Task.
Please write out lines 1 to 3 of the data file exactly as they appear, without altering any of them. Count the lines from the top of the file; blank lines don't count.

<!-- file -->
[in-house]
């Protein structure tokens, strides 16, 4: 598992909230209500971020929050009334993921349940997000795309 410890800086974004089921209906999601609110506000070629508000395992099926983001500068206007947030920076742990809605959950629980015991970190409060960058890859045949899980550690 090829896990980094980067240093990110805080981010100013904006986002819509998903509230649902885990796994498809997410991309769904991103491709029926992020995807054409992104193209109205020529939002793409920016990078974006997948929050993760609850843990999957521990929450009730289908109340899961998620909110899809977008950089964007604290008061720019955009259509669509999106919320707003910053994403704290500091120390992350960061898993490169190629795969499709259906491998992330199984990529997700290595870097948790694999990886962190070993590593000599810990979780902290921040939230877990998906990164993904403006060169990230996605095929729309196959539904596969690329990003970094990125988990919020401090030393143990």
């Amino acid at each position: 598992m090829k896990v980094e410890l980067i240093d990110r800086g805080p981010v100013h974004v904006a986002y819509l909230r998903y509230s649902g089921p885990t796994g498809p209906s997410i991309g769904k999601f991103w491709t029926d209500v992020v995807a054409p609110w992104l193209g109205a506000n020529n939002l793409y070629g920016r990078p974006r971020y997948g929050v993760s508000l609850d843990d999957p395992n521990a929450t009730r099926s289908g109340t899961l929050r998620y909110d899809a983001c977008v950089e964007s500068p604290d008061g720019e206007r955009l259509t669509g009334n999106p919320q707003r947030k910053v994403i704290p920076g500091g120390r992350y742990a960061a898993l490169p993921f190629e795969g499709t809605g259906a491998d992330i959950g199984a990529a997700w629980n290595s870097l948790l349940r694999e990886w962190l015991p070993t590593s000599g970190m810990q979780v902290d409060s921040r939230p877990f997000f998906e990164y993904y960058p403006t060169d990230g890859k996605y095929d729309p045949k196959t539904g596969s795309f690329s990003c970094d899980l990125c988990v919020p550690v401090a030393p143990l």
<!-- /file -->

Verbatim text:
[in-house]
């Protein structure tokens, strides 16, 4: 598992909230209500971020929050009334993921349940997000795309 410890800086974004089921209906999601609110506000070629508000395992099926983001500068206007947030920076742990809605959950629980015991970190409060960058890859045949899980550690 090829896990980094980067240093990110805080981010100013904006986002819509998903509230649902885990796994498809997410991309769904991103491709029926992020995807054409992104193209109205020529939002793409920016990078974006997948929050993760609850843990999957521990929450009730289908109340899961998620909110899809977008950089964007604290008061720019955009259509669509999106919320707003910053994403704290500091120390992350960061898993490169190629795969499709259906491998992330199984990529997700290595870097948790694999990886962190070993590593000599810990979780902290921040939230877990998906990164993904403006060169990230996605095929729309196959539904596969690329990003970094990125988990919020401090030393143990």
């Amino acid at each position: 598992m090829k896990v980094e410890l980067i240093d990110r800086g805080p981010v100013h974004v904006a986002y819509l909230r998903y509230s649902g089921p885990t796994g498809p209906s997410i991309g769904k999601f991103w491709t029926d209500v992020v995807a054409p609110w992104l193209g109205a506000n020529n939002l793409y070629g920016r990078p974006r971020y997948g929050v993760s508000l609850d843990d999957p395992n521990a929450t009730r099926s289908g109340t899961l929050r998620y909110d899809a983001c977008v950089e964007s500068p604290d008061g720019e206007r955009l259509t669509g009334n999106p919320q707003r947030k910053v994403i704290p920076g500091g120390r992350y742990a960061a898993l490169p993921f190629e795969g499709t809605g259906a491998d992330i959950g199984a990529a997700w629980n290595s870097l948790l349940r694999e990886w962190l015991p070993t590593s000599g970190m810990q979780v902290d409060s921040r939230p877990f997000f998906e990164y993904y960058p403006t060169d990230g890859k996605y095929d729309p045949k196959t539904g596969s795309f690329s990003c970094d899980l990125c988990v919020p550690v401090a030393p143990l």